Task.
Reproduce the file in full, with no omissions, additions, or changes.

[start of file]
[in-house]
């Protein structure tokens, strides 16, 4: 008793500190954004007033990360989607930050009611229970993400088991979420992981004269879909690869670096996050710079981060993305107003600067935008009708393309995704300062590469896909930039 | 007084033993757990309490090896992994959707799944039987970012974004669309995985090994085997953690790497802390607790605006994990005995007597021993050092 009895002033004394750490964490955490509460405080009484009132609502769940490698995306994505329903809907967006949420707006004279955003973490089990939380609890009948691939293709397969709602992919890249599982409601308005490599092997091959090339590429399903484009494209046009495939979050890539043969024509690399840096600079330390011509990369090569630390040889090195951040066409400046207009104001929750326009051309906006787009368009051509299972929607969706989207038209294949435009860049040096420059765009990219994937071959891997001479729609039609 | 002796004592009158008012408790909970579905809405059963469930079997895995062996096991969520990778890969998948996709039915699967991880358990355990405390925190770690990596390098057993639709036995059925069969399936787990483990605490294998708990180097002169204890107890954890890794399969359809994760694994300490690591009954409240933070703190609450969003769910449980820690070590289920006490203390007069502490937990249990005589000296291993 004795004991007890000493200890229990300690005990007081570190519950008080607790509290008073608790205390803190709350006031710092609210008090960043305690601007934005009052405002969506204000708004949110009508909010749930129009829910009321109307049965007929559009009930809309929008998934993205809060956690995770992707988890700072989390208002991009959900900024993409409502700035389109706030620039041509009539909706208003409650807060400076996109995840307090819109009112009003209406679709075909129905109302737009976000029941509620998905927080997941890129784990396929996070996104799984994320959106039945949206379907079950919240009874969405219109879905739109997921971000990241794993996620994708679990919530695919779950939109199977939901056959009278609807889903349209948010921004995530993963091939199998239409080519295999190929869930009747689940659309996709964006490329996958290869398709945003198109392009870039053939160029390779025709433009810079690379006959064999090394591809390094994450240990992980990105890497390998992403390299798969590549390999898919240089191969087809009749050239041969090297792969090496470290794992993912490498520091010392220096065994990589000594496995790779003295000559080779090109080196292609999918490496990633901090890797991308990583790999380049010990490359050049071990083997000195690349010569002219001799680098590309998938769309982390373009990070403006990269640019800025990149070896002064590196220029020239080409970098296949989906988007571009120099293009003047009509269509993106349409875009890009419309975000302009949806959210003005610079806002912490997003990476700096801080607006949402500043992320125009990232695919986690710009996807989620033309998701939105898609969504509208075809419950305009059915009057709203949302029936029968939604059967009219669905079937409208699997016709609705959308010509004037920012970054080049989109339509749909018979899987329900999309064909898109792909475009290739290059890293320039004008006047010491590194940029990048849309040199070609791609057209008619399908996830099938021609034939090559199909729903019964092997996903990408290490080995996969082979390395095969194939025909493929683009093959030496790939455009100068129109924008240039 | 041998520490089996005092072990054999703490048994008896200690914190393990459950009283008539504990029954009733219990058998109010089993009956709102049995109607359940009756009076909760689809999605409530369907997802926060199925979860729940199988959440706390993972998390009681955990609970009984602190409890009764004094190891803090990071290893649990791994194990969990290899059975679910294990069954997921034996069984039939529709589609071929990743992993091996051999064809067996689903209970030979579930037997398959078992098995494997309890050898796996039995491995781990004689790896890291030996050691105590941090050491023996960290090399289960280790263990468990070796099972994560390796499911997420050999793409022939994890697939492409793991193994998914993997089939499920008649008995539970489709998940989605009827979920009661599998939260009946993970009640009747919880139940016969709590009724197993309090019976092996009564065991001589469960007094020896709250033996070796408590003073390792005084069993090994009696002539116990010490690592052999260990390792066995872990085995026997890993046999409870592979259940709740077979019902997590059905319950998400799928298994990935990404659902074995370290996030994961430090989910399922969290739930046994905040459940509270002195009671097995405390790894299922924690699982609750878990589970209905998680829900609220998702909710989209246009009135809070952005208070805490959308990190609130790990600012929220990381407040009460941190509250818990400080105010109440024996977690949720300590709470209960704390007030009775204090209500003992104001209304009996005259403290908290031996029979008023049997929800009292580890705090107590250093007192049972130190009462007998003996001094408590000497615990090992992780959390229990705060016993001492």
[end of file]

[in-house]
């Protein structure tokens, strides 16, 4: 008793500190954004007033990360989607930050009611229970993400088991979420992981004269879909690869670096996050710079981060993305107003600067935008009708393309995704300062590469896909930039 | 007084033993757990309490090896992994959707799944039987970012974004669309995985090994085997953690790497802390607790605006994990005995007597021993050092 009895002033004394750490964490955490509460405080009484009132609502769940490698995306994505329903809907967006949420707006004279955003973490089990939380609890009948691939293709397969709602992919890249599982409601308005490599092997091959090339590429399903484009494209046009495939979050890539043969024509690399840096600079330390011509990369090569630390040889090195951040066409400046207009104001929750326009051309906006787009368009051509299972929607969706989207038209294949435009860049040096420059765009990219994937071959891997001479729609039609 | 002796004592009158008012408790909970579905809405059963469930079997895995062996096991969520990778890969998948996709039915699967991880358990355990405390925190770690990596390098057993639709036995059925069969399936787990483990605490294998708990180097002169204890107890954890890794399969359809994760694994300490690591009954409240933070703190609450969003769910449980820690070590289920006490203390007069502490937990249990005589000296291993 004795004991007890000493200890229990300690005990007081570190519950008080607790509290008073608790205390803190709350006031710092609210008090960043305690601007934005009052405002969506204000708004949110009508909010749930129009829910009321109307049965007929559009009930809309929008998934993205809060956690995770992707988890700072989390208002991009959900900024993409409502700035389109706030620039041509009539909706208003409650807060400076996109995840307090819109009112009003209406679709075909129905109302737009976000029941509620998905927080997941890129784990396929996070996104799984994320959106039945949206379907079950919240009874969405219109879905739109997921971000990241794993996620994708679990919530695919779950939109199977939901056959009278609807889903349209948010921004995530993963091939199998239409080519295999190929869930009747689940659309996709964006490329996958290869398709945003198109392009870039053939160029390779025709433009810079690379006959064999090394591809390094994450240990992980990105890497390998992403390299798969590549390999898919240089191969087809009749050239041969090297792969090496470290794992993912490498520091010392220096065994990589000594496995790779003295000559080779090109080196292609999918490496990633901090890797991308990583790999380049010990490359050049071990083997000195690349010569002219001799680098590309998938769309982390373009990070403006990269640019800025990149070896002064590196220029020239080409970098296949989906988007571009120099293009003047009509269509993106349409875009890009419309975000302009949806959210003005610079806002912490997003990476700096801080607006949402500043992320125009990232695919986690710009996807989620033309998701939105898609969504509208075809419950305009059915009057709203949302029936029968939604059967009219669905079937409208699997016709609705959308010509004037920012970054080049989109339509749909018979899987329900999309064909898109792909475009290739290059890293320039004008006047010491590194940029990048849309040199070609791609057209008619399908996830099938021609034939090559199909729903019964092997996903990408290490080995996969082979390395095969194939025909493929683009093959030496790939455009100068129109924008240039 | 041998520490089996005092072990054999703490048994008896200690914190393990459950009283008539504990029954009733219990058998109010089993009956709102049995109607359940009756009076909760689809999605409530369907997802926060199925979860729940199988959440706390993972998390009681955990609970009984602190409890009764004094190891803090990071290893649990791994194990969990290899059975679910294990069954997921034996069984039939529709589609071929990743992993091996051999064809067996689903209970030979579930037997398959078992098995494997309890050898796996039995491995781990004689790896890291030996050691105590941090050491023996960290090399289960280790263990468990070796099972994560390796499911997420050999793409022939994890697939492409793991193994998914993997089939499920008649008995539970489709998940989605009827979920009661599998939260009946993970009640009747919880139940016969709590009724197993309090019976092996009564065991001589469960007094020896709250033996070796408590003073390792005084069993090994009696002539116990010490690592052999260990390792066995872990085995026997890993046999409870592979259940709740077979019902997590059905319950998400799928298994990935990404659902074995370290996030994961430090989910399922969290739930046994905040459940509270002195009671097995405390790894299922924690699982609750878990589970209905998680829900609220998702909710989209246009009135809070952005208070805490959308990190609130790990600012929220990381407040009460941190509250818990400080105010109440024996977690949720300590709470209960704390007030009775204090209500003992104001209304009996005259403290908290031996029979008023049997929800009292580890705090107590250093007192049972130190009462007998003996001094408590000497615990090992992780959390229990705060016993001492």